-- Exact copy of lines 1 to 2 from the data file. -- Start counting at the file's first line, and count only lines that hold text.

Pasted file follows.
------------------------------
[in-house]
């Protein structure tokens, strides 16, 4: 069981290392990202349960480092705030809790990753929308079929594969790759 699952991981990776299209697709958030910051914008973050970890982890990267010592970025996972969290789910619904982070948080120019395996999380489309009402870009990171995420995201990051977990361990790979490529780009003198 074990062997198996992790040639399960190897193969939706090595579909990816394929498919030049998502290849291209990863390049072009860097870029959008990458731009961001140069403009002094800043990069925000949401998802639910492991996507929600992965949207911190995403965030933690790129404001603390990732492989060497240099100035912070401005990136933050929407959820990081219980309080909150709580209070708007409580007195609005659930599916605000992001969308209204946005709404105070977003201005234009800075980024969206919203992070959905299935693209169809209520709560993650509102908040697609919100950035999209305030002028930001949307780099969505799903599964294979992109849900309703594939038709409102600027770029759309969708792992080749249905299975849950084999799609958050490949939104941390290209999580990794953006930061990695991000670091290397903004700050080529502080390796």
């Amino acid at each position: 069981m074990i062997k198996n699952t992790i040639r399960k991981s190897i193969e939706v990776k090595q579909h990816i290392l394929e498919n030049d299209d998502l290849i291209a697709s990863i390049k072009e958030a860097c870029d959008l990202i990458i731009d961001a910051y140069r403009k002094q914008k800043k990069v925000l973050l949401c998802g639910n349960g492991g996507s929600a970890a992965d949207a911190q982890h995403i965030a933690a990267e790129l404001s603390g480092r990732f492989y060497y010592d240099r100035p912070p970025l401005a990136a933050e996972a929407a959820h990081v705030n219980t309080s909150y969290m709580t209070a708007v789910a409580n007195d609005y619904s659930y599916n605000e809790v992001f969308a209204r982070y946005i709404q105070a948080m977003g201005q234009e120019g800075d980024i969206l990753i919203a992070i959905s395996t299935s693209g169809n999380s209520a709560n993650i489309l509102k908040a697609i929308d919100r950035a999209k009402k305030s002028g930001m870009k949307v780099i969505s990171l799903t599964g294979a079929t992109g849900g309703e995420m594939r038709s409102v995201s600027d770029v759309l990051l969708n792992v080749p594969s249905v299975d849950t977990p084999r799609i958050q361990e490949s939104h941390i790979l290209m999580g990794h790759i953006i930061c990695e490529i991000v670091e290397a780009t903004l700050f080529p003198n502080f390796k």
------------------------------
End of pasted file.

[in-house]
């Protein structure tokens, strides 16, 4: 069981290392990202349960480092705030809790990753929308079929594969790759 699952991981990776299209697709958030910051914008973050970890982890990267010592970025996972969290789910619904982070948080120019395996999380489309009402870009990171995420995201990051977990361990790979490529780009003198 074990062997198996992790040639399960190897193969939706090595579909990816394929498919030049998502290849291209990863390049072009860097870029959008990458731009961001140069403009002094800043990069925000949401998802639910492991996507929600992965949207911190995403965030933690790129404001603390990732492989060497240099100035912070401005990136933050929407959820990081219980309080909150709580209070708007409580007195609005659930599916605000992001969308209204946005709404105070977003201005234009800075980024969206919203992070959905299935693209169809209520709560993650509102908040697609919100950035999209305030002028930001949307780099969505799903599964294979992109849900309703594939038709409102600027770029759309969708792992080749249905299975849950084999799609958050490949939104941390290209999580990794953006930061990695991000670091290397903004700050080529502080390796």